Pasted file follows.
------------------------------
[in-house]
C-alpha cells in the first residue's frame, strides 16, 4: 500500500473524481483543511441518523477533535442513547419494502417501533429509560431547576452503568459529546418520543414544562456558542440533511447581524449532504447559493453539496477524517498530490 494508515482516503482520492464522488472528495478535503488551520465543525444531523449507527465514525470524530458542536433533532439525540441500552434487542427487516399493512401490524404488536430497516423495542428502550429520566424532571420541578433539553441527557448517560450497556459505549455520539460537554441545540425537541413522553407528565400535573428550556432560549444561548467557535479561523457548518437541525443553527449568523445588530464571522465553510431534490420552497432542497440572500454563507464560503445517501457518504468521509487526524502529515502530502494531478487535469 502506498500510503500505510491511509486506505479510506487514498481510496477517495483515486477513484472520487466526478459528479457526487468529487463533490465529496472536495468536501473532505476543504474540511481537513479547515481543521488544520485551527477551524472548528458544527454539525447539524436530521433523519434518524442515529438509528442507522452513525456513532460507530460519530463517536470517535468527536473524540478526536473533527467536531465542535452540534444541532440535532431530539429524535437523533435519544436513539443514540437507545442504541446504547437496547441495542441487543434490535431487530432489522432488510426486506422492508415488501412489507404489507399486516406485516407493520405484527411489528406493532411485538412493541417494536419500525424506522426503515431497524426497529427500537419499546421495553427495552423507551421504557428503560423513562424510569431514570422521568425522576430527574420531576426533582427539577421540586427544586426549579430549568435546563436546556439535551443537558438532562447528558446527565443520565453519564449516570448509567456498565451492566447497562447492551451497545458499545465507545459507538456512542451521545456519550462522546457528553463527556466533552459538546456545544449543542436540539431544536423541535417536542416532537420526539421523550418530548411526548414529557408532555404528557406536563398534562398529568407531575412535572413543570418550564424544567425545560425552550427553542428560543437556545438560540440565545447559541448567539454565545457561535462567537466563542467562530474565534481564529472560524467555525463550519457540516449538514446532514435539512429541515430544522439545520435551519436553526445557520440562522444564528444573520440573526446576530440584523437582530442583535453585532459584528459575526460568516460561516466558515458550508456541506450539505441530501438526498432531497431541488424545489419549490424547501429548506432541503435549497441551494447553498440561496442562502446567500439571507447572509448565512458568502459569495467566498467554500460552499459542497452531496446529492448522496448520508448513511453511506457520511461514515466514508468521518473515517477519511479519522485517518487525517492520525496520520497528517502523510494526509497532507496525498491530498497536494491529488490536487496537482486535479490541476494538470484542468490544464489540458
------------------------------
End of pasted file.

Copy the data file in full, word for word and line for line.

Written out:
[in-house]
C-alpha cells in the first residue's frame, strides 16, 4: 500500500473524481483543511441518523477533535442513547419494502417501533429509560431547576452503568459529546418520543414544562456558542440533511447581524449532504447559493453539496477524517498530490 494508515482516503482520492464522488472528495478535503488551520465543525444531523449507527465514525470524530458542536433533532439525540441500552434487542427487516399493512401490524404488536430497516423495542428502550429520566424532571420541578433539553441527557448517560450497556459505549455520539460537554441545540425537541413522553407528565400535573428550556432560549444561548467557535479561523457548518437541525443553527449568523445588530464571522465553510431534490420552497432542497440572500454563507464560503445517501457518504468521509487526524502529515502530502494531478487535469 502506498500510503500505510491511509486506505479510506487514498481510496477517495483515486477513484472520487466526478459528479457526487468529487463533490465529496472536495468536501473532505476543504474540511481537513479547515481543521488544520485551527477551524472548528458544527454539525447539524436530521433523519434518524442515529438509528442507522452513525456513532460507530460519530463517536470517535468527536473524540478526536473533527467536531465542535452540534444541532440535532431530539429524535437523533435519544436513539443514540437507545442504541446504547437496547441495542441487543434490535431487530432489522432488510426486506422492508415488501412489507404489507399486516406485516407493520405484527411489528406493532411485538412493541417494536419500525424506522426503515431497524426497529427500537419499546421495553427495552423507551421504557428503560423513562424510569431514570422521568425522576430527574420531576426533582427539577421540586427544586426549579430549568435546563436546556439535551443537558438532562447528558446527565443520565453519564449516570448509567456498565451492566447497562447492551451497545458499545465507545459507538456512542451521545456519550462522546457528553463527556466533552459538546456545544449543542436540539431544536423541535417536542416532537420526539421523550418530548411526548414529557408532555404528557406536563398534562398529568407531575412535572413543570418550564424544567425545560425552550427553542428560543437556545438560540440565545447559541448567539454565545457561535462567537466563542467562530474565534481564529472560524467555525463550519457540516449538514446532514435539512429541515430544522439545520435551519436553526445557520440562522444564528444573520440573526446576530440584523437582530442583535453585532459584528459575526460568516460561516466558515458550508456541506450539505441530501438526498432531497431541488424545489419549490424547501429548506432541503435549497441551494447553498440561496442562502446567500439571507447572509448565512458568502459569495467566498467554500460552499459542497452531496446529492448522496448520508448513511453511506457520511461514515466514508468521518473515517477519511479519522485517518487525517492520525496520520497528517502523510494526509497532507496525498491530498497536494491529488490536487496537482486535479490541476494538470484542468490544464489540458